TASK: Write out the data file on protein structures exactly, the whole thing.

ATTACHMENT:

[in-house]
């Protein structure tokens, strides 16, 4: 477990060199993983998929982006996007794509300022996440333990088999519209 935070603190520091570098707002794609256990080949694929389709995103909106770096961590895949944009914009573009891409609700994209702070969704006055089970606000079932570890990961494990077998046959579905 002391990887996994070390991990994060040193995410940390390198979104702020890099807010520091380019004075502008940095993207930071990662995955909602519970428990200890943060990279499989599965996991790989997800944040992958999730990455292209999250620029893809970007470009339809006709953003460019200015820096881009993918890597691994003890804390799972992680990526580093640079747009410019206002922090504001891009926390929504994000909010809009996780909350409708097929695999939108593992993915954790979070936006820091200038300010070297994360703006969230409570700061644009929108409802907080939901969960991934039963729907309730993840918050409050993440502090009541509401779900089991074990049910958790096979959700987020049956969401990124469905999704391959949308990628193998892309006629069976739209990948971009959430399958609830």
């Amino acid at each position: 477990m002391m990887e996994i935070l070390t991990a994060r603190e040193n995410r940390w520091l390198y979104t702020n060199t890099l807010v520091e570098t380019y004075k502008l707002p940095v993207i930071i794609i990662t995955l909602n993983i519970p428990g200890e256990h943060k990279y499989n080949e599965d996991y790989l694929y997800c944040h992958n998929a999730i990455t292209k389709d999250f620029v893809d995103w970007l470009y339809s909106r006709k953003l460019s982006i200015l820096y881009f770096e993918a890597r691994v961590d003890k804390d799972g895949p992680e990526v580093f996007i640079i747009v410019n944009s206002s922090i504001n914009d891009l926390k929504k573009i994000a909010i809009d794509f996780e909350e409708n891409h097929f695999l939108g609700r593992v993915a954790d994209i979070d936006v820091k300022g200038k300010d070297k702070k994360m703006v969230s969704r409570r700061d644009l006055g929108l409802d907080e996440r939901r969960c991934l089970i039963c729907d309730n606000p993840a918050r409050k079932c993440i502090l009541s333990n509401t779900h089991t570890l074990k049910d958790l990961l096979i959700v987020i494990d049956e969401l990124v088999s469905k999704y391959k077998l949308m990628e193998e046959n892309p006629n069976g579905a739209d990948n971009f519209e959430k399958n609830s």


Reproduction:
[in-house]
């Protein structure tokens, strides 16, 4: 477990060199993983998929982006996007794509300022996440333990088999519209 935070603190520091570098707002794609256990080949694929389709995103909106770096961590895949944009914009573009891409609700994209702070969704006055089970606000079932570890990961494990077998046959579905 002391990887996994070390991990994060040193995410940390390198979104702020890099807010520091380019004075502008940095993207930071990662995955909602519970428990200890943060990279499989599965996991790989997800944040992958999730990455292209999250620029893809970007470009339809006709953003460019200015820096881009993918890597691994003890804390799972992680990526580093640079747009410019206002922090504001891009926390929504994000909010809009996780909350409708097929695999939108593992993915954790979070936006820091200038300010070297994360703006969230409570700061644009929108409802907080939901969960991934039963729907309730993840918050409050993440502090009541509401779900089991074990049910958790096979959700987020049956969401990124469905999704391959949308990628193998892309006629069976739209990948971009959430399958609830």
């Amino acid at each position: 477990m002391m990887e996994i935070l070390t991990a994060r603190e040193n995410r940390w520091l390198y979104t702020n060199t890099l807010v520091e570098t380019y004075k502008l707002p940095v993207i930071i794609i990662t995955l909602n993983i519970p428990g200890e256990h943060k990279y499989n080949e599965d996991y790989l694929y997800c944040h992958n998929a999730i990455t292209k389709d999250f620029v893809d995103w970007l470009y339809s909106r006709k953003l460019s982006i200015l820096y881009f770096e993918a890597r691994v961590d003890k804390d799972g895949p992680e990526v580093f996007i640079i747009v410019n944009s206002s922090i504001n914009d891009l926390k929504k573009i994000a909010i809009d794509f996780e909350e409708n891409h097929f695999l939108g609700r593992v993915a954790d994209i979070d936006v820091k300022g200038k300010d070297k702070k994360m703006v969230s969704r409570r700061d644009l006055g929108l409802d907080e996440r939901r969960c991934l089970i039963c729907d309730n606000p993840a918050r409050k079932c993440i502090l009541s333990n509401t779900h089991t570890l074990k049910d958790l990961l096979i959700v987020i494990d049956e969401l990124v088999s469905k999704y391959k077998l949308m990628e193998e046959n892309p006629n069976g579905a739209d990948n971009f519209e959430k399958n609830s």